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On Campus

LCVA Receives Top Honors in National AAM Competition

LCVA brochure

Art is certainly what draws visitors to exhibitions, but the art - along with visitors' appreciation of it - is supported by a variety of small, sometimes unnoticed elements, from such as labels or invitations. The LCVA recently won two national awards for just these items. Both winners were displayed at the 2009 national meeting of the American Association of Museums (AAM) in Philadelphia.

First, a label for a recent LCVA exhibition received top recognition in the 2009 Excellence in Exhibition Label-Writing Competition organized by the Curators Committee of the American Association of Museums.

The winning label represented the exhibition It's Giving Me the Creeps! Art from the LCVA Permanent Collection that Scares the Staff. The label identified and elaborated on artist Mari A. Newman and her untitled depiction of an orange doll. Each label in the exhibition featured not only traditional identifiers about a work's artist, title, and media, but it also displayed the opinions of the LCVA staff members who found the work to be disturbing.

Each label concluded with material about the artist and the work, placing the challenging piece within the broader art context. Jurors described the exhibition and labels as "engaging" and "compelling." Marlene Chambers, editor emerita of the Denver Art Museum, noted, "The idea that even the museum staff might find some art off-putting or 'creepy' audaciously validates the visitor's own gut-level responses and opens the door to thoughtful consideration."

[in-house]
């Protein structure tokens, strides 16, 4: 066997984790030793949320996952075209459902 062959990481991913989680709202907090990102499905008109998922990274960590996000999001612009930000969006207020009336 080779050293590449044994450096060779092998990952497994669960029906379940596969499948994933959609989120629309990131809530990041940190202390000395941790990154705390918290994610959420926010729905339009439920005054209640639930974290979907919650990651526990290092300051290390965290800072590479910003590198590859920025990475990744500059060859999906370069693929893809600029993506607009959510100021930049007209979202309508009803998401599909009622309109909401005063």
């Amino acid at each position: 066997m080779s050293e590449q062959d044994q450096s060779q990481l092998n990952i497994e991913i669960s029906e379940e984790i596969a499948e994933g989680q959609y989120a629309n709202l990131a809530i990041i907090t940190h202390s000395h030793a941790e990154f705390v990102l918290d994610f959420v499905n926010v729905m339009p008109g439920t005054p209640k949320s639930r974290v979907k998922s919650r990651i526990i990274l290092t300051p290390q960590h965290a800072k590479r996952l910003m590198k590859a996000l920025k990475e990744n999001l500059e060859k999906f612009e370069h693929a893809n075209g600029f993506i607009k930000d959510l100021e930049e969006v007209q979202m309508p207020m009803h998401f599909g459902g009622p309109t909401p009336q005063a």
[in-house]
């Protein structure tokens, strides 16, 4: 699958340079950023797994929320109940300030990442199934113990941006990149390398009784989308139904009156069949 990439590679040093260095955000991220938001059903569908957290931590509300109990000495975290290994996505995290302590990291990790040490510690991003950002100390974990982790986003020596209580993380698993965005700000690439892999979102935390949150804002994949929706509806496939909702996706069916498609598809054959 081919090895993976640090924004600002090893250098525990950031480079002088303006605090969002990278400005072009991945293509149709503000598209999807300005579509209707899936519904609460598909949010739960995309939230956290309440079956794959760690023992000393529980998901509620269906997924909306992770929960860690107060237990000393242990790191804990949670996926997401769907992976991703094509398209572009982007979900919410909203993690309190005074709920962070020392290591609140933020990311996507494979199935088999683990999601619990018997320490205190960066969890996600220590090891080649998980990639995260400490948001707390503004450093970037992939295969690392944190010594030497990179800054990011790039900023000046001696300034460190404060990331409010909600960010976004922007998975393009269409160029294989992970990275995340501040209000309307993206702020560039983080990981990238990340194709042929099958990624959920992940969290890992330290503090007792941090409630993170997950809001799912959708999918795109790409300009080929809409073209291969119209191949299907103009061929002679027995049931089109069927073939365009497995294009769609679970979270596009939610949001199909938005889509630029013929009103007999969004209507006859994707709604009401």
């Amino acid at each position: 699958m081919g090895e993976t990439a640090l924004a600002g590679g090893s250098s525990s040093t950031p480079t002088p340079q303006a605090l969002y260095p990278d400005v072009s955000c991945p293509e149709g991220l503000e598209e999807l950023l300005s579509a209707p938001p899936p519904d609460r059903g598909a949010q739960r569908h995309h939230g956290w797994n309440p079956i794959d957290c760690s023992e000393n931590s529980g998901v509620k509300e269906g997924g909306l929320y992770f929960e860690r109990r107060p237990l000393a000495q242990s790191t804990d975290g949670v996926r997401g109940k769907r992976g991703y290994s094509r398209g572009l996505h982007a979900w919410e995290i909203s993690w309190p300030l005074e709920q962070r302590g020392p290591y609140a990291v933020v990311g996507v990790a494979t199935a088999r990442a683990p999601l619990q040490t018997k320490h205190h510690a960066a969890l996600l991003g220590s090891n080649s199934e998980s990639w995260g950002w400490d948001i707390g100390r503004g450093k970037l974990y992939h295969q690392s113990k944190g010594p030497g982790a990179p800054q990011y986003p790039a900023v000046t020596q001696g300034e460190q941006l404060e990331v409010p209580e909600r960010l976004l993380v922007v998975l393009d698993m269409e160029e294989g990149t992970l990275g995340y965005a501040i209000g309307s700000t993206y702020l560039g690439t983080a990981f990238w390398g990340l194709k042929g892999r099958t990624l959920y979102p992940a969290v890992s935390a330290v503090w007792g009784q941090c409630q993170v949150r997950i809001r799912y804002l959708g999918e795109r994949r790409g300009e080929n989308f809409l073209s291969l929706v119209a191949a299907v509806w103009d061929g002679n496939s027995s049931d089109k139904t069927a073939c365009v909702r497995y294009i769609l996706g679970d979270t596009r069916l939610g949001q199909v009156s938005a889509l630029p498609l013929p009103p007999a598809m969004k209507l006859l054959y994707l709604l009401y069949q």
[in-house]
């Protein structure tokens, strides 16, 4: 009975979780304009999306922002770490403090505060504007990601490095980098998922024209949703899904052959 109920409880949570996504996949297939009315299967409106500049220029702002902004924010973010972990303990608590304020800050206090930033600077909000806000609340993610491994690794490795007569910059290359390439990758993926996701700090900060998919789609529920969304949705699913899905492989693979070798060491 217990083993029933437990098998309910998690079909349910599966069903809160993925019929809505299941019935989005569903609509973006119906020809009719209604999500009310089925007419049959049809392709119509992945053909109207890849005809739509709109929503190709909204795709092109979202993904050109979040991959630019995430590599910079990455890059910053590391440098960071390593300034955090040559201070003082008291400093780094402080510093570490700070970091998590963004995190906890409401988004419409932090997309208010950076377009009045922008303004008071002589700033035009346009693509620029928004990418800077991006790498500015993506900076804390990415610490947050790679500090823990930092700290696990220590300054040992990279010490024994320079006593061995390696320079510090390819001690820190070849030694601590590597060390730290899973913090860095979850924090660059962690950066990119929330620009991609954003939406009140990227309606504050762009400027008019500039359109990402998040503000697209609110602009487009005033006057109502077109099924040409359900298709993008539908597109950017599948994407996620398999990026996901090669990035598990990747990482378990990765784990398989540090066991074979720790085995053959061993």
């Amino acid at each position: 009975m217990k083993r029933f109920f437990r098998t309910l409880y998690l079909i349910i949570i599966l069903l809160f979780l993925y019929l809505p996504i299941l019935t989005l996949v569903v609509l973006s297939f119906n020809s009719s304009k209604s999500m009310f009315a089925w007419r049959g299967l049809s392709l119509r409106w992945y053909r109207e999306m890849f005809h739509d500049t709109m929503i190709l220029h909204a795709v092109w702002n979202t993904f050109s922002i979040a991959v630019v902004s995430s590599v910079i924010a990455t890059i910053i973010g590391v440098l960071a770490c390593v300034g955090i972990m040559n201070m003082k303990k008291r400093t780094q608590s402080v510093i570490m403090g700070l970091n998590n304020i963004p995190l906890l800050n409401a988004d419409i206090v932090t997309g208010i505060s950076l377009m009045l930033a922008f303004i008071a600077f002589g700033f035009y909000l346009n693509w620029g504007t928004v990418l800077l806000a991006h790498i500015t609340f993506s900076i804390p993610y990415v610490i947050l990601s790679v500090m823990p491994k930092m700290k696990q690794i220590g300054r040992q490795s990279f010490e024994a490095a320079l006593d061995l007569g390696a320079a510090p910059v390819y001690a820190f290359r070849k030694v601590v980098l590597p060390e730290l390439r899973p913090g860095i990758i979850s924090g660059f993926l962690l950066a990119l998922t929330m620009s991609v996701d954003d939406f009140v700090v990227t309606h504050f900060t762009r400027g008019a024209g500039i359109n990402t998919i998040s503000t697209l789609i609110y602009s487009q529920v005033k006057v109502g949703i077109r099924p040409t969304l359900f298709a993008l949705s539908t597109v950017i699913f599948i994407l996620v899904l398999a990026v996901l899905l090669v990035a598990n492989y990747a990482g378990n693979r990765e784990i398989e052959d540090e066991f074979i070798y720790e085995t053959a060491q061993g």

Second, an invitation for a donor recognition event won first prize in its class for the AAM's Museum Publications Design Competition. The LCVA competed among museums with budgets less than $750,000 from across the country. The invitation was featured in the July/August issue of the AAM's magazine, Museum.The invitation honored William and Ann Oppenhimer for their creation of a folk art collection at the LCVA. The key image - which was used for both the invitation and an accompanying refrigerator magnet - was Howard Finster's Mr. Coke, 1989.

"In some ways, we might think of invitations or labels as small things," noted K. Johnson Bowles, director of the LCVA. "But part of good stewardship is being faithful even in the small things. This recognition of excellenceis an endorsement of the LCVA's programs, from small to big." - B.C.